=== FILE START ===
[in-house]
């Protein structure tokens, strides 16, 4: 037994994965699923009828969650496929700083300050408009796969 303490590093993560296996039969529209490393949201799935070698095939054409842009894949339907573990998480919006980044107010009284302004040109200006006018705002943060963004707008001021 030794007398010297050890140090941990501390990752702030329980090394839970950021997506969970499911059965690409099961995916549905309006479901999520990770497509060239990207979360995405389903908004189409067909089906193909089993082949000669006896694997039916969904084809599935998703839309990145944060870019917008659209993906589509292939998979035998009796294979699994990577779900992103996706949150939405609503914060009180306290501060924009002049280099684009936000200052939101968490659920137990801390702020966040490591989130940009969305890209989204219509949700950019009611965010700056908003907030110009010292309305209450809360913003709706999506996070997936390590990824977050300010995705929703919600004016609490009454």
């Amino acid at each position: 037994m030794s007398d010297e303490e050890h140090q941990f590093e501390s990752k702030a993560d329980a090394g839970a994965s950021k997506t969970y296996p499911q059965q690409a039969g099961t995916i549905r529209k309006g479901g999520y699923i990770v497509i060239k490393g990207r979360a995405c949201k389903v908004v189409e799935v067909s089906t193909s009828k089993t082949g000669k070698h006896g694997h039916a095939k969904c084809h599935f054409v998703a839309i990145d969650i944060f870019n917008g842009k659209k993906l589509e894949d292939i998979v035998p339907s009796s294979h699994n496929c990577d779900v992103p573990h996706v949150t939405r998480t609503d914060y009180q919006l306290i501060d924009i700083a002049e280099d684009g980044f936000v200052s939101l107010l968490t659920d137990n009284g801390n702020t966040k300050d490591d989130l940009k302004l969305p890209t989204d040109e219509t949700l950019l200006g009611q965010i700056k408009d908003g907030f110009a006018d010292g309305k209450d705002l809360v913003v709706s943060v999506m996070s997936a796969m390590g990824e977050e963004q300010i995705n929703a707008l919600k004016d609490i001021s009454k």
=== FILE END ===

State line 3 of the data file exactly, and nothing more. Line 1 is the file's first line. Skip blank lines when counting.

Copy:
């Amino acid at each position: 037994m030794s007398d010297e303490e050890h140090q941990f590093e501390s990752k702030a993560d329980a090394g839970a994965s950021k997506t969970y296996p499911q059965q690409a039969g099961t995916i549905r529209k309006g479901g999520y699923i990770v497509i060239k490393g990207r979360a995405c949201k389903v908004v189409e799935v067909s089906t193909s009828k089993t082949g000669k070698h006896g694997h039916a095939k969904c084809h599935f054409v998703a839309i990145d969650i944060f870019n917008g842009k659209k993906l589509e894949d292939i998979v035998p339907s009796s294979h699994n496929c990577d779900v992103p573990h996706v949150t939405r998480t609503d914060y009180q919006l306290i501060d924009i700083a002049e280099d684009g980044f936000v200052s939101l107010l968490t659920d137990n009284g801390n702020t966040k300050d490591d989130l940009k302004l969305p890209t989204d040109e219509t949700l950019l200006g009611q965010i700056k408009d908003g907030f110009a006018d010292g309305k209450d705002l809360v913003v709706s943060v999506m996070s997936a796969m390590g990824e977050e963004q300010i995705n929703a707008l919600k004016d609490i001021s009454k």